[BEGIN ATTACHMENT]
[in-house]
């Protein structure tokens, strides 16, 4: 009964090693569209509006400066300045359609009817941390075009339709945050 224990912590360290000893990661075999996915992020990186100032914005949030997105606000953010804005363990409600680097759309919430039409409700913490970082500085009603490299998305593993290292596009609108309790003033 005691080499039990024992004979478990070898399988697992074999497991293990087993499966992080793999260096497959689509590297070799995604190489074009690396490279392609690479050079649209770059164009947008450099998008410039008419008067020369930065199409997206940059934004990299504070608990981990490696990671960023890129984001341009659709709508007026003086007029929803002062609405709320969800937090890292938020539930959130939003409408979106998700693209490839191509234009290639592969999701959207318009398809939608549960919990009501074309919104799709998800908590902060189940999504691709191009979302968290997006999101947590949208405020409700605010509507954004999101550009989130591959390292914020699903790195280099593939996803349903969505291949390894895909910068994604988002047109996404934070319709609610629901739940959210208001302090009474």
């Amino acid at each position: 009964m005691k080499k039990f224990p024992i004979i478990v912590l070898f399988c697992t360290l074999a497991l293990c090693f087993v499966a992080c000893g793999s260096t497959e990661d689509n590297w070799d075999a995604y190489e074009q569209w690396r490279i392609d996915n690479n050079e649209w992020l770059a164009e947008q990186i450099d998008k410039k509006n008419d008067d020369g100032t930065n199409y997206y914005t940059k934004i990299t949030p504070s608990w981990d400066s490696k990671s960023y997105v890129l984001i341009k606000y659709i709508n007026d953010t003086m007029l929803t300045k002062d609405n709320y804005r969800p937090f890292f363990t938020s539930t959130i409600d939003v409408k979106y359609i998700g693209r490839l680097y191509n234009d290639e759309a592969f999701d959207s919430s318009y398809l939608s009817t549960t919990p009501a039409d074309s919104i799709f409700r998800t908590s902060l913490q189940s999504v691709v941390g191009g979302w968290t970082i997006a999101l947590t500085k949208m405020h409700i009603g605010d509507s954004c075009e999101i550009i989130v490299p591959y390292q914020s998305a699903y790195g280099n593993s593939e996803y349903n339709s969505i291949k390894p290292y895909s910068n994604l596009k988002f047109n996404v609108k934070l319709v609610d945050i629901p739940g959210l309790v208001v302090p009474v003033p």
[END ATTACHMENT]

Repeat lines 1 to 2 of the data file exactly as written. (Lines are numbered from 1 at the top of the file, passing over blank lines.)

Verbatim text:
[in-house]
């Protein structure tokens, strides 16, 4: 009964090693569209509006400066300045359609009817941390075009339709945050 224990912590360290000893990661075999996915992020990186100032914005949030997105606000953010804005363990409600680097759309919430039409409700913490970082500085009603490299998305593993290292596009609108309790003033 005691080499039990024992004979478990070898399988697992074999497991293990087993499966992080793999260096497959689509590297070799995604190489074009690396490279392609690479050079649209770059164009947008450099998008410039008419008067020369930065199409997206940059934004990299504070608990981990490696990671960023890129984001341009659709709508007026003086007029929803002062609405709320969800937090890292938020539930959130939003409408979106998700693209490839191509234009290639592969999701959207318009398809939608549960919990009501074309919104799709998800908590902060189940999504691709191009979302968290997006999101947590949208405020409700605010509507954004999101550009989130591959390292914020699903790195280099593939996803349903969505291949390894895909910068994604988002047109996404934070319709609610629901739940959210208001302090009474």